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Jay McIntyre checks the bait in a trap used for both squirrels and rats behind a commercial building in Vancouver December 4, 2013.

John Lehmann/The Globe and Mail

Kelly Beardall is scared of shadows. Every time she sees one, she expects it to scurry across her backyard.

The East Vancouver home Ms. Beardall rents in a comfortable residential neighbourhood with her roommates has been taken over by rats and mice. She sees them skittering across her backyard, sometimes up to four or five at a time. They dance across the telephone wire that goes from the garage to the house.

"I never used to be afraid of rats," Ms. Beardall said. But since the summer, the problem has become so bad she is reluctant to have friends over for dinner parties outside. "It's embarrassing," she said.

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Although she has noticed rats outside in the yard since she moved in, this year she is seeing a lot more. And they have moved inside. She can hear them squealing in the walls.

Pest-control companies in the Lower Mainland and Vancouver Island say they are dealing with a surge in rats and mice. But researchers say more has to be done to keep track of rodent populations and the health risks they may pose.

"There's been an increase for sure," said Brett Johnson, president of the Structural Pest Management Association of B.C. He owns Assured Environmental Solutions, which serves the Lower Mainland.

He estimates he has received up to 30 per cent more rodent-related calls than this time last year.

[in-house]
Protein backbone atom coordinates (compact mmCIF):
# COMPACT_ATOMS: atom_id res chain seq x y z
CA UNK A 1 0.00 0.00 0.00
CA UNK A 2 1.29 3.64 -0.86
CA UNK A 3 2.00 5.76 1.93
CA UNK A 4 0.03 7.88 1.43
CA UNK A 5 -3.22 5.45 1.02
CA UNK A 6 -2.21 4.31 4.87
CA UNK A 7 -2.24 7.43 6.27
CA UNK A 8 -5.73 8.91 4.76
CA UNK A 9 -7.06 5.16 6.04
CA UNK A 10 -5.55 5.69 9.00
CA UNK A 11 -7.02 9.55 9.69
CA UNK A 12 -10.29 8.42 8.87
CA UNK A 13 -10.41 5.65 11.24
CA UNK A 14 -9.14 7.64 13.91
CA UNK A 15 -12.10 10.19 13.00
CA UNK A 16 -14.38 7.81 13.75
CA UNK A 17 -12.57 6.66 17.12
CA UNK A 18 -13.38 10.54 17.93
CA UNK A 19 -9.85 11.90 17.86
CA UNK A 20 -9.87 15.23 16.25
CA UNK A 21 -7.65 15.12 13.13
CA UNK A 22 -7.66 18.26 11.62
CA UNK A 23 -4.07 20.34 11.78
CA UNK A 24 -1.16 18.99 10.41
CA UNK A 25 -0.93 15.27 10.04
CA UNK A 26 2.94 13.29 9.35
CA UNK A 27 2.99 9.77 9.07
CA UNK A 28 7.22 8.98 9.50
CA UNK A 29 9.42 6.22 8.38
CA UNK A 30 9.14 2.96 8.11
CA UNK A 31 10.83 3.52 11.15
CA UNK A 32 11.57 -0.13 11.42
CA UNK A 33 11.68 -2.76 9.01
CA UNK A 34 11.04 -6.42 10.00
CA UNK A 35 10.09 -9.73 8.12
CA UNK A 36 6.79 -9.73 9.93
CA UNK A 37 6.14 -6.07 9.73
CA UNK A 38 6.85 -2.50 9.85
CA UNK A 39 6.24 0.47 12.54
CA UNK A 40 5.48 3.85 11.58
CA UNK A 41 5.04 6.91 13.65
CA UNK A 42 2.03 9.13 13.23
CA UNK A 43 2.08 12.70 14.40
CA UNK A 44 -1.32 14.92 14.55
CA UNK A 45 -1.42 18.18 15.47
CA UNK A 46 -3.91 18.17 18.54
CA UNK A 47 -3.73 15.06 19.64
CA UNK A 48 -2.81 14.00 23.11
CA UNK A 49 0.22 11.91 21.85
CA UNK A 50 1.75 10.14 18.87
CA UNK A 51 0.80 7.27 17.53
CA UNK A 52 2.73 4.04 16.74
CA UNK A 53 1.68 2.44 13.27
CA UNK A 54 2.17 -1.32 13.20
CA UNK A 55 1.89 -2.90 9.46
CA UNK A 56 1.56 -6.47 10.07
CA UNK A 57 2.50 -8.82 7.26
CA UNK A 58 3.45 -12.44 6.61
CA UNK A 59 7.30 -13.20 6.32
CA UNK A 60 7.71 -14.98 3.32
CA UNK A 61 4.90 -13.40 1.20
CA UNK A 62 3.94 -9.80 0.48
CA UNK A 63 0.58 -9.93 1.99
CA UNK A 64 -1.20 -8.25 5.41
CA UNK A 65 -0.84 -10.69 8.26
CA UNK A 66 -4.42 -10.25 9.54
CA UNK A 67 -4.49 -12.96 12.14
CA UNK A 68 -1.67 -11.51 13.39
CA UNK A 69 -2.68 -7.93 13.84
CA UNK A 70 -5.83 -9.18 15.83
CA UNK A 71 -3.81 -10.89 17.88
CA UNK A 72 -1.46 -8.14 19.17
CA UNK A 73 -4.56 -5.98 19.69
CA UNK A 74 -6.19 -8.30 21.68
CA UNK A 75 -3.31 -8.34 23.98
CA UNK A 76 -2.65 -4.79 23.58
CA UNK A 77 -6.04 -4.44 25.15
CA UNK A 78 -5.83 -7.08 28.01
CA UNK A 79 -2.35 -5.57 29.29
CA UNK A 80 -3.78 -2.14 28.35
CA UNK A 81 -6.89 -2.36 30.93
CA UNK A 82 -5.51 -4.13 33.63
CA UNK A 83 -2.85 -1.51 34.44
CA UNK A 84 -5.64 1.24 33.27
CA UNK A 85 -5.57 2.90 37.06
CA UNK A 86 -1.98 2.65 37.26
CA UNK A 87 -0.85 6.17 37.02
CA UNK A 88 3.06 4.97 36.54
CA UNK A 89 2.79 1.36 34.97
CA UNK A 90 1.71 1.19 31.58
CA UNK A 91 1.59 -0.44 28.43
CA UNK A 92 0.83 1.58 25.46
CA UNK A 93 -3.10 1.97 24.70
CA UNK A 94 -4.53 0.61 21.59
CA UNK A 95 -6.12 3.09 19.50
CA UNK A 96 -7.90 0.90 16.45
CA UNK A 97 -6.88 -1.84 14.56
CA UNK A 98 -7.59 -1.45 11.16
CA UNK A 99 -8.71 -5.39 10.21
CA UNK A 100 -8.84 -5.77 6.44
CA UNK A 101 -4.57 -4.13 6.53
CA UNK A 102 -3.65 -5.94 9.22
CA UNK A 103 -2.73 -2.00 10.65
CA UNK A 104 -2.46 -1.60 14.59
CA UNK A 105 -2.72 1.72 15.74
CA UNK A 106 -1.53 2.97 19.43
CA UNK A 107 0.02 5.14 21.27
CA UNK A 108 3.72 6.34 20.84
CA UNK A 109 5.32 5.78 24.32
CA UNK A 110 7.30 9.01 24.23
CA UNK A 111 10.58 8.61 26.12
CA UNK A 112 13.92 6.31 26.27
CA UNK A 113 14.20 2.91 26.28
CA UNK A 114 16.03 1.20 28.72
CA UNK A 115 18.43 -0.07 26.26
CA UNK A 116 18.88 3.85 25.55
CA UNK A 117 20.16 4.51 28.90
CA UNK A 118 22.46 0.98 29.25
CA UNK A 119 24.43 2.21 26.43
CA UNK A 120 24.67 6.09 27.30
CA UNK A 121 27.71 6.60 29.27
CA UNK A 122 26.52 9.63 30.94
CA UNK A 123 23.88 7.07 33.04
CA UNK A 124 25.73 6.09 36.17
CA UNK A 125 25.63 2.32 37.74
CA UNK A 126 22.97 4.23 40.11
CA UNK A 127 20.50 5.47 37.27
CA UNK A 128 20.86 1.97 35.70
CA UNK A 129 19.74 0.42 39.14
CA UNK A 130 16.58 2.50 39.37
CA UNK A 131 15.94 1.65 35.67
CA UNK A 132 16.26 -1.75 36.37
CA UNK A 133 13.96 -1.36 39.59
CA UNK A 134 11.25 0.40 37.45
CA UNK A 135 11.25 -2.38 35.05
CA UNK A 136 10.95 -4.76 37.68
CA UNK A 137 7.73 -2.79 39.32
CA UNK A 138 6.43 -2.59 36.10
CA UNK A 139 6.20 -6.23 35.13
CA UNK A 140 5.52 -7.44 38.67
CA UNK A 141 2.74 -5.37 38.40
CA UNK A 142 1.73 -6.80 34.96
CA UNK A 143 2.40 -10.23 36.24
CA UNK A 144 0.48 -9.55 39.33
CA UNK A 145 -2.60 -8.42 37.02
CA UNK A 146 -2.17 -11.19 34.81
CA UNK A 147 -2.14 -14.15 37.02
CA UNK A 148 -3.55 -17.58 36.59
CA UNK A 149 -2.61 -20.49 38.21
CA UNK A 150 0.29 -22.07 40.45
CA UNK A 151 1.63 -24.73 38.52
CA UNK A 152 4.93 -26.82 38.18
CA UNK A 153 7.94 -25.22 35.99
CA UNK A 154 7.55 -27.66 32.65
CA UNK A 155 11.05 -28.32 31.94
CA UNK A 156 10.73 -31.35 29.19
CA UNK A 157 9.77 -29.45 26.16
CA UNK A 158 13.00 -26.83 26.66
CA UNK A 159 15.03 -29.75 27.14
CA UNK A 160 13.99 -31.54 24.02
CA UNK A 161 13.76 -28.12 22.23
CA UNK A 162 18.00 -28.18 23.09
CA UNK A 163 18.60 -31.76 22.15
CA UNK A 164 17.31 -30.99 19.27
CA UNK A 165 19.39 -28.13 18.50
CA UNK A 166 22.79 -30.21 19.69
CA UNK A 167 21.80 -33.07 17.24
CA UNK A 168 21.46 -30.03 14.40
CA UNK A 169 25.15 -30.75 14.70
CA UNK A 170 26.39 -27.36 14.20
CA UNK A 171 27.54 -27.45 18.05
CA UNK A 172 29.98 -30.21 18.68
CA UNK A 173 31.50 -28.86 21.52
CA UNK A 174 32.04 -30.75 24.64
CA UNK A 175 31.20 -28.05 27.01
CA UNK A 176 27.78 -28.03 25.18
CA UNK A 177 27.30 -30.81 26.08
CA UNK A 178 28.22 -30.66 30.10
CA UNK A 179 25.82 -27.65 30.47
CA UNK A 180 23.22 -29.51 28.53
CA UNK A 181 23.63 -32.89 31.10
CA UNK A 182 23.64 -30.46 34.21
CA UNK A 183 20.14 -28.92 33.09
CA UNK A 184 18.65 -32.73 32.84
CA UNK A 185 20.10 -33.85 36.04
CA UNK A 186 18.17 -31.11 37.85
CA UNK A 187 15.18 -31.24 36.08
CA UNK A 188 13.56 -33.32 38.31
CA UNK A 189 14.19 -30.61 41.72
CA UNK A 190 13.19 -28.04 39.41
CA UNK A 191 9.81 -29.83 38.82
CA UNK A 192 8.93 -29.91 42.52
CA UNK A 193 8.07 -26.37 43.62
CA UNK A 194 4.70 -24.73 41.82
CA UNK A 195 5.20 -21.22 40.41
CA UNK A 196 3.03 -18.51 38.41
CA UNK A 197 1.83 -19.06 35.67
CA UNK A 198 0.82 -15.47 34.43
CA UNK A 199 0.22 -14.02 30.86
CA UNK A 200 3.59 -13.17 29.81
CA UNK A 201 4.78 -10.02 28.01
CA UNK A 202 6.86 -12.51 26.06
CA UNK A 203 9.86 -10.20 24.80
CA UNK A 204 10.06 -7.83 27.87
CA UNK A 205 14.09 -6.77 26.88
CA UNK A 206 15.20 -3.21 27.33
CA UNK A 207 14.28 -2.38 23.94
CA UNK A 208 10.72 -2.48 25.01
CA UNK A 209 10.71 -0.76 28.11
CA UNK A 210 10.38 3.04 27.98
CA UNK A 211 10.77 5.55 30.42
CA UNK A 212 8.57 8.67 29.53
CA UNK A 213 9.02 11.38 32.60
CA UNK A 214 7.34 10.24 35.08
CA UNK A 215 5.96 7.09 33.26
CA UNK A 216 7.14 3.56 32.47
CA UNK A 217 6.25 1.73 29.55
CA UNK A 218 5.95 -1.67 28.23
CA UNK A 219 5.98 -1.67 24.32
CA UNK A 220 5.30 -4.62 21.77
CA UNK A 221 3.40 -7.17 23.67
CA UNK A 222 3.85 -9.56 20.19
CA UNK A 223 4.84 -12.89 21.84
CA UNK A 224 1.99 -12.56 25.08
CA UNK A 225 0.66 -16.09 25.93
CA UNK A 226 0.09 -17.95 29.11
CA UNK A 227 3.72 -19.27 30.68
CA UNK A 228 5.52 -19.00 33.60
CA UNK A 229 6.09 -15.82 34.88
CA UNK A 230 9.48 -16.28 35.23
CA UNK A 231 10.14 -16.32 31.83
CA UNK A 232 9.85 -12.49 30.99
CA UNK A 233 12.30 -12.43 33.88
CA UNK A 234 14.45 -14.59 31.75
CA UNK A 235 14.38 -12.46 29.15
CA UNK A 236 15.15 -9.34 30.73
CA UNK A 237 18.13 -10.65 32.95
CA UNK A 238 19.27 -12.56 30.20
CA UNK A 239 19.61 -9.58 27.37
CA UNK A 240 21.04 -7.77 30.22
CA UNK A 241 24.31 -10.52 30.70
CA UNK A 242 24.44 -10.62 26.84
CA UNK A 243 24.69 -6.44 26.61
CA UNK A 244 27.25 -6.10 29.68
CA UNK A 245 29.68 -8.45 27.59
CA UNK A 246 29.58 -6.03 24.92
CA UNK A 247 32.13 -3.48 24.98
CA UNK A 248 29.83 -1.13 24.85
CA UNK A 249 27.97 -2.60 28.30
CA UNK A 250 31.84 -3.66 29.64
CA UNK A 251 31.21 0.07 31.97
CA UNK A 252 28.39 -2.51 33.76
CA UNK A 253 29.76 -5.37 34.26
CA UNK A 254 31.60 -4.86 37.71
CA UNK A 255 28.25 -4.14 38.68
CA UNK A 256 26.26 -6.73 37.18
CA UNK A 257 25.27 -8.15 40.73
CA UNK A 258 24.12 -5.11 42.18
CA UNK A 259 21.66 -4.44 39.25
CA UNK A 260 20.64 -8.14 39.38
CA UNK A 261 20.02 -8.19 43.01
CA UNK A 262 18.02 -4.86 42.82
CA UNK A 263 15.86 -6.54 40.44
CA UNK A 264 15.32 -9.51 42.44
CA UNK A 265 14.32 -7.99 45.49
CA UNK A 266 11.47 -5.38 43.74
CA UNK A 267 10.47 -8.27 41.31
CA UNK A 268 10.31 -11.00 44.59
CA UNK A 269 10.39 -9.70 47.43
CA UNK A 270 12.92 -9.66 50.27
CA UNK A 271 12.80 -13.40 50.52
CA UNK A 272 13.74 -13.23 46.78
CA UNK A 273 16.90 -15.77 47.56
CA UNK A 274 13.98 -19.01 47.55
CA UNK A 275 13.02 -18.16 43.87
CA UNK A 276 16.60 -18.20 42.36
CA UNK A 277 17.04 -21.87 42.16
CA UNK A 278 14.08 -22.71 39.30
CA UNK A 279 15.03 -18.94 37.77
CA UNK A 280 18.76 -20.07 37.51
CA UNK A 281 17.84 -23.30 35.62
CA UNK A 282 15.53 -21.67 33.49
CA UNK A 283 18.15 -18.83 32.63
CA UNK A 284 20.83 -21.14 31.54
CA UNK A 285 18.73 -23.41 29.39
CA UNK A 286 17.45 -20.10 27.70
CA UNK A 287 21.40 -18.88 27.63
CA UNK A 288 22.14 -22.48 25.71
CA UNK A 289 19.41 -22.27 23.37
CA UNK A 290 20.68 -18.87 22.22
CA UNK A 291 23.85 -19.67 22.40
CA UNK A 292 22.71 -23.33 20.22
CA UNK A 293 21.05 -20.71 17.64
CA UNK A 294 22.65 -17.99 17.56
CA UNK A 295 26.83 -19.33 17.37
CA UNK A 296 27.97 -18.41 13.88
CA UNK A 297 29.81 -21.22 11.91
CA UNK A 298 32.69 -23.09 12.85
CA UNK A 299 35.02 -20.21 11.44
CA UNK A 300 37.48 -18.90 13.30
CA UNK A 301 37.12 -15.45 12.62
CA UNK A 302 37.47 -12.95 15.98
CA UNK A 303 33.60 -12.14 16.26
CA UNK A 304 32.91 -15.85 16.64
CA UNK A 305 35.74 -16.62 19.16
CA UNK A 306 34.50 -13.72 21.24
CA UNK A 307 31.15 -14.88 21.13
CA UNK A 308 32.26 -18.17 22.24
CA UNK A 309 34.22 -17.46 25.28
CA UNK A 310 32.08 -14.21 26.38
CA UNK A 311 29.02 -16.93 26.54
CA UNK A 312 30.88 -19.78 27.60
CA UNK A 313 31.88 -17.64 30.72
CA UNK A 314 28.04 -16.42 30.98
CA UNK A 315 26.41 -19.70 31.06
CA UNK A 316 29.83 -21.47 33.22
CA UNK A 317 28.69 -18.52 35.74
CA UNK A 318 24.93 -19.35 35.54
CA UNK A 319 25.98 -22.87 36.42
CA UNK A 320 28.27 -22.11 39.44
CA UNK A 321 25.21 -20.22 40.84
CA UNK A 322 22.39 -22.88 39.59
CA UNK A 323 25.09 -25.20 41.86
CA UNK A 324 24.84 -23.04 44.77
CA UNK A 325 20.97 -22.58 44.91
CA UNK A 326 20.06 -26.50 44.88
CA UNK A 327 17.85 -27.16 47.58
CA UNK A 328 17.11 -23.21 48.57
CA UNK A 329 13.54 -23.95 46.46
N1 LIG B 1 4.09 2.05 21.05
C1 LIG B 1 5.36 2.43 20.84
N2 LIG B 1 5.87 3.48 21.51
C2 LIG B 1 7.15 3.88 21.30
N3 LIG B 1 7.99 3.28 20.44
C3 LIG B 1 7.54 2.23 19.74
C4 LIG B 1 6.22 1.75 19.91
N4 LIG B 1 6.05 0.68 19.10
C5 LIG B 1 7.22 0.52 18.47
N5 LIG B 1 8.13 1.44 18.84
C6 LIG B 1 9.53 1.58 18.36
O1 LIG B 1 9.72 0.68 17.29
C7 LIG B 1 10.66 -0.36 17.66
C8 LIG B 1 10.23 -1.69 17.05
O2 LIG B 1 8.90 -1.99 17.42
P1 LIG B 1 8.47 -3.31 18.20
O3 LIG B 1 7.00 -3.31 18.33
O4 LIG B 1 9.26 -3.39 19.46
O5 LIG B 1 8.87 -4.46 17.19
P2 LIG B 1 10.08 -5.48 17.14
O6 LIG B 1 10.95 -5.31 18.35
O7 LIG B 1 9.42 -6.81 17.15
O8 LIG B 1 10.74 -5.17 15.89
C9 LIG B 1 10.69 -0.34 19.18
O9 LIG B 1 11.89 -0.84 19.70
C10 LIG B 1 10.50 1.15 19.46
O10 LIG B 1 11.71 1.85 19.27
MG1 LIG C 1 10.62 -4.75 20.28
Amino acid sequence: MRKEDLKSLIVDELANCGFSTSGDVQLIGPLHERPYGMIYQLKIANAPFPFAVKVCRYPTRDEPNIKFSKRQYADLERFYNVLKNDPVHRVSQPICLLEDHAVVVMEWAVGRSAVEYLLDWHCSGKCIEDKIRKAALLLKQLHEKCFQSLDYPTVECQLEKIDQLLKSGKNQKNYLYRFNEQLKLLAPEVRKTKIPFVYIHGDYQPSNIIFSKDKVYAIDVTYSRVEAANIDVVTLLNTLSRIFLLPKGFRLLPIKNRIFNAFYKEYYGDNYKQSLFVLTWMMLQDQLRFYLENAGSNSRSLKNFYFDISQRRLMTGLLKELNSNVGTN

This is typically a busy season for rodent removal. Mice and rats like to find shelter in homes as the weather gets cooler and natural cover such as leaves gets sparse.

But Mr. Johnson said warm winters of late have allowed more rodents to survive through to spring, and populations are growing.

Vancouverites assuming rodents are in only the grittier areas should think again.

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"The west side, believe it or not, has always had more rats than other sections," Mr. Johnson said.

It is because homes there have "nice, lush yards and gardens" for refuge, he said, adding that food scrap bins also contribute to the problem.

Pest-control companies in Victoria are seeing the biggest increase, he said, most likely due to warm weather. But the spike is not consistent: Dalton Cross, a senior environmental health officer for Vancouver Coastal Health, said the number of calls he has received on behalf of the City of Richmond has been about the same over the past three years.

Chelsea Himsworth, lead researcher of the Vancouver Rat Project, which studies urban rats, said estimating the rodent population based on the number of calls to pest companies is too subjective and can be influenced by other factors.

Although questions around changes in the rat population are common, "if you have no baseline or ongoing surveillance, it's impossible to detect a change," she said.

The Vancouver Rat Project collected 725 rats in the Downtown Eastside from September, 2011, to August, 2012, and tested them for diseases that could be transmitted to humans.

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Ms. Himsworth said it is impossible to get an exact number of rats in any one area. Rats live underground and come out at night, making it difficult to capture them. Instead, her group measured relative abundance from one area to the next.

She admitted her research is "not so glamorous as whales and grizzly bears," but she believes gathering data on rat populations is crucial. She said researchers know from studies and historical events such as the plague that rats can be a health risk to humans.

"We also know that they continue to be a source of disease for people living in other countries, and so we suspect there's likely some risk in Canada and in Vancouver," she said.

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